He still believed that, despite the whip-scars on his back.
"Biscuits?" he asked Clifford as he placed the pitcher of milk at a safe distance from the junior guard. Even this close, he could feel the cold brightness stroking him, like arctic wind – pure, untouchable.
The gratitude in Clifford's voice was so great that it nearly set him trembling again. He sternly reined in his feelings. He had learned to do so with the Shining Ones, during those early weeks. True service, true homage, required that he serve the best interests of the Shining Ones – which, paradoxically, meant keeping them captive. On the one occasion he had forgotten this – when a seemingly innocent Shining One had asked his help to escape the power of an abusive Seeker-in-Training – he had let himself be fooled into forgetting what he should never have forgotten: the Shining Ones were here because they were damaged. They were damaged by their own misdeeds – all but the very few who were innocent, and in most cases the innocent few were identified quickly by their Seekers. The guilty ones, the ones who had committed murder or rape, required special care – in some cases, stern measures – in order to heal to their full brightness.
He had seen that healing happen. He had seen the dim light of broken Shining Ones grow brighter and brighter.
But none shone so brightly as Clifford Crofford, who had never done any serious wrong, except to demand of Barrett a type of love he could no longer give.
"Sir . . ."
"Yes?" He stood with the plate of biscuits in his hand, feeling foolish. Whenever he felt foolish – he knew from other people's testimony – his expression grew truculent.
Clifford dipped his eyes. Oh, sweet blood, Barrett had scared the younger guard again. It was so easy to do that. But this time he did not have to figure out, fruitlessly, how to mend the damage he had done, for Clifford said, "I was wondering . . . would it be all right for me to call you Barrett? When we're in private like this?"
He stood still, uncertain what Clifford's words portended. Finally he said, in a voice that was flat because he was trying to control his own fear that matters had gone wrong again, "I don't want you to mistake why you're here."
Clifford quickly shook his head. "No, sir. I know you're not inviting me into your bed. But we can be work partners, can't we? We can work together to help the prisoners?"
He felt relief strike him. He wished he could find a way to say, "You are more precious to me than any of the other Shining Ones." But that would dishonor the other Shining Ones, and he could not dishonor such beauty. Instead he said, still flatly, "You don't need to do this. It's not part of your duties." What exactly Clifford's true duties were, Barrett wasn't sure of. The young man was a guard, and he acted as though he wanted to be a guard. That must mean something.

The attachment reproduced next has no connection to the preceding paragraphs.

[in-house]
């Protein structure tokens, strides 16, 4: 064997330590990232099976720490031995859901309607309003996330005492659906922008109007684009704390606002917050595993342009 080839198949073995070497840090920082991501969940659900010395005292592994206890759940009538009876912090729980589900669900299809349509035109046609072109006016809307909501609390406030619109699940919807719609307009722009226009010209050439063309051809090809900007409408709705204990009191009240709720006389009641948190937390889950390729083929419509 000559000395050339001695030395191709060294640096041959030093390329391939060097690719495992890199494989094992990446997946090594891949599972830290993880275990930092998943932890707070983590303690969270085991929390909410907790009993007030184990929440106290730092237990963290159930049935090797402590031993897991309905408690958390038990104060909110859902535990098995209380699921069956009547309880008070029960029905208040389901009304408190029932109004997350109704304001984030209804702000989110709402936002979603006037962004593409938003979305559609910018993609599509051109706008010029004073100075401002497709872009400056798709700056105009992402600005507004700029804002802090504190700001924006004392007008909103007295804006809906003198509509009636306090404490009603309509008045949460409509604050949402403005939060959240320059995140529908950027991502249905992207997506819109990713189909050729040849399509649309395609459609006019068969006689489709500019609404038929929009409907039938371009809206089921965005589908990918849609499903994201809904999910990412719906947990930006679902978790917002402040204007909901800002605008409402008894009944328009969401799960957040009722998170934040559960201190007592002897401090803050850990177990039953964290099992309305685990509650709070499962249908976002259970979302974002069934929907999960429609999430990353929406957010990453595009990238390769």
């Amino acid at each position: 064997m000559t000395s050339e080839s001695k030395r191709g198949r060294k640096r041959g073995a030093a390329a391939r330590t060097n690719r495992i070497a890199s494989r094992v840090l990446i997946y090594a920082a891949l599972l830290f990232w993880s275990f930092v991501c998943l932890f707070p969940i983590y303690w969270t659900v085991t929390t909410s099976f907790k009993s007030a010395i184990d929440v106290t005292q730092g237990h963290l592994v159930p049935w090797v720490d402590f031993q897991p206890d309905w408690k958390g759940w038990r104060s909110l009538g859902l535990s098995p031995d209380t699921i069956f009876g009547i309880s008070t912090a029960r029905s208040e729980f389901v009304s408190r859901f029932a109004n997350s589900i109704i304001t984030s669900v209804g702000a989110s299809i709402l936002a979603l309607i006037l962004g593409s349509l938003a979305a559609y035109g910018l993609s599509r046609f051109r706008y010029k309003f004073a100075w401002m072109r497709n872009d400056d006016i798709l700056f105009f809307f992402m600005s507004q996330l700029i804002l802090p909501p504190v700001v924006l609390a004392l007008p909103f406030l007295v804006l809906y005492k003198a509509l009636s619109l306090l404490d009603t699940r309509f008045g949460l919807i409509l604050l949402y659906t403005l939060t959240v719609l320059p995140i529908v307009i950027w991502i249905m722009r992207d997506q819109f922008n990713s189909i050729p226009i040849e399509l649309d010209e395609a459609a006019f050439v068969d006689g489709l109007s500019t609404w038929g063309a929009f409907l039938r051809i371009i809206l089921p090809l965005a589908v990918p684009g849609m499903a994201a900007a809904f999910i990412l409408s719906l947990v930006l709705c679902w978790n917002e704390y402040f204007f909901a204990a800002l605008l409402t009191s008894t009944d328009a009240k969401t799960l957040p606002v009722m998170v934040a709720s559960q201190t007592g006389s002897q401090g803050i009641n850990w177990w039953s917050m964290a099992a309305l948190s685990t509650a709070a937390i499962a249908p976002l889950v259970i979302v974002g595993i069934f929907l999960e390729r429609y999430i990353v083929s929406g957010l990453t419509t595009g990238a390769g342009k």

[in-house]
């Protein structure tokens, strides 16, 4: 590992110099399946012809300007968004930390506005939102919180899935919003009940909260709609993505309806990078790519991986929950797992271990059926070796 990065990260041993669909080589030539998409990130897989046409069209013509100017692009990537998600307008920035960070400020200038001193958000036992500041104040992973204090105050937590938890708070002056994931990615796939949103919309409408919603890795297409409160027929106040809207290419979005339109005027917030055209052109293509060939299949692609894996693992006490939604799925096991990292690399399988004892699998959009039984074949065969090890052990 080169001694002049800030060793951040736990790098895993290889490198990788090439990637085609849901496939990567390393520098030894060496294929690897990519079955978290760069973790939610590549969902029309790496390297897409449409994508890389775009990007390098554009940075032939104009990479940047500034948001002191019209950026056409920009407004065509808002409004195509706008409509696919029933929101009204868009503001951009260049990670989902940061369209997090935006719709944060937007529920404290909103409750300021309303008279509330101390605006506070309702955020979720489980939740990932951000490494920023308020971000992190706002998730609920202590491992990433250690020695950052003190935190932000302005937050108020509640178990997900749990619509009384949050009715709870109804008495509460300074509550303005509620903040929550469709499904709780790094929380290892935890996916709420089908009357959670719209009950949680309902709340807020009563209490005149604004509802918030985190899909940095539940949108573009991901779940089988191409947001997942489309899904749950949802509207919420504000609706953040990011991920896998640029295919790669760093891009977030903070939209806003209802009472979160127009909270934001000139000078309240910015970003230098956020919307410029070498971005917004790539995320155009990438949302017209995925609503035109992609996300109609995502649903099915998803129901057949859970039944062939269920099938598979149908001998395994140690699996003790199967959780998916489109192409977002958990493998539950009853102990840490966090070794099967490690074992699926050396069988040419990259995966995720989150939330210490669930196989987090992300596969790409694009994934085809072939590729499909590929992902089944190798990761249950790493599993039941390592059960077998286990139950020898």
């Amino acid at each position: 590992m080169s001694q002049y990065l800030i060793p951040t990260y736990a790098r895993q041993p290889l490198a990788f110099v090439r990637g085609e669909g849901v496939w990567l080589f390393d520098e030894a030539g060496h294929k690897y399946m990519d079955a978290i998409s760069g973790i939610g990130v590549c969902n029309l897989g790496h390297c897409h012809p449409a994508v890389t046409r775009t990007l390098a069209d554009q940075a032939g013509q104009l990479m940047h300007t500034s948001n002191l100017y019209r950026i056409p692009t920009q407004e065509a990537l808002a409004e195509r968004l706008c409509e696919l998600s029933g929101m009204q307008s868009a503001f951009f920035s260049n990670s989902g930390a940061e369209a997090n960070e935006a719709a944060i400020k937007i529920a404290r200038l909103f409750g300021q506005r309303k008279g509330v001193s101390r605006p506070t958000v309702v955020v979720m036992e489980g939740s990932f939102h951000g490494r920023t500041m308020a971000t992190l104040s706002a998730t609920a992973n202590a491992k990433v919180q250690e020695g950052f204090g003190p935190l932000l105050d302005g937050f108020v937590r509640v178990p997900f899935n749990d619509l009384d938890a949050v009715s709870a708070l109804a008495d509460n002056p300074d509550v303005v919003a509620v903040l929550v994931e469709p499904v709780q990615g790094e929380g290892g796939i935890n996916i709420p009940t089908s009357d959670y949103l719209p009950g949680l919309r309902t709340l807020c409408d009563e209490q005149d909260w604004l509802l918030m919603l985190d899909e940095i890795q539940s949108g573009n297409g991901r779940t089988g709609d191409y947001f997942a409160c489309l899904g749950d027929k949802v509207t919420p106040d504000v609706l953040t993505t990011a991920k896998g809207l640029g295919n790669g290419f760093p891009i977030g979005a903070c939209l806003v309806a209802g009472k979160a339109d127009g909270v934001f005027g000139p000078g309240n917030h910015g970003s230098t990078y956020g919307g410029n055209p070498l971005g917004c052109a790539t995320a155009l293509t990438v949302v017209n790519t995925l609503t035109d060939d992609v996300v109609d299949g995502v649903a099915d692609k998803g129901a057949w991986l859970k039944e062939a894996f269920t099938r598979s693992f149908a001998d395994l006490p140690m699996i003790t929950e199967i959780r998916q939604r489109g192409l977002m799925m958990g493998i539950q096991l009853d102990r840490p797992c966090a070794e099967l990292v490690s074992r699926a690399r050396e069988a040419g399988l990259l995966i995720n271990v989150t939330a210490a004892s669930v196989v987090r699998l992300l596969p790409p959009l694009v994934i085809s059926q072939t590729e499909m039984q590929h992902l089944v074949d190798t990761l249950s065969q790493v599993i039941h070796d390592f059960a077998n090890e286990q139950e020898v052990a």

"But I want to, sir!" Clifford nearly spilled his tea in his effort to make his point. "To be able to work with you again – to help you fight to protect the prisoners against abuse . . ." He took a deep breath and said more steadily, "I want that more than anything else in my life."
He had to turn away then. He was afraid that he would drop the biscuits. One of the Shining Ones wanted him . . . wanted him badly. And after all the times he had hurt Clifford. Sweet blood – what had he done in his previous life, that he should be granted such a gift?
"Sir?" Clifford's voice was tentative again. "Did I say something wrong?"
Blast and blast and blast. Would he never cease hurting Clifford?
It would have been easier if he could have told Clifford the truth. If he could have said, "Everyone believes that my brain was changed, and it's true. Ever since this dungeon's High Seeker nearly beat me to death for shielding a prisoner against his cruelty, I've seen the prisoners here in a way that no one else sees them. I've seen the light that shines within them, as bright as a sun. I've seen how wondrous they are, and how fragile at the same time. I've dedicated my life to serving them in the only way I know how. . . . And I am dedicated to you as well. You are the only one, besides the prisoners, who shines with that deep, bold light. I am your servant, now and forever. I'll give you anything that I can – anything that will please you. Anything but the love of a love-mate, for if I touched you for more than a few seconds, I would die of the exquisite pain.'"
He had always possessed enough sense not to say that to Clifford or anyone else. Always, from the first few weeks of his awakening.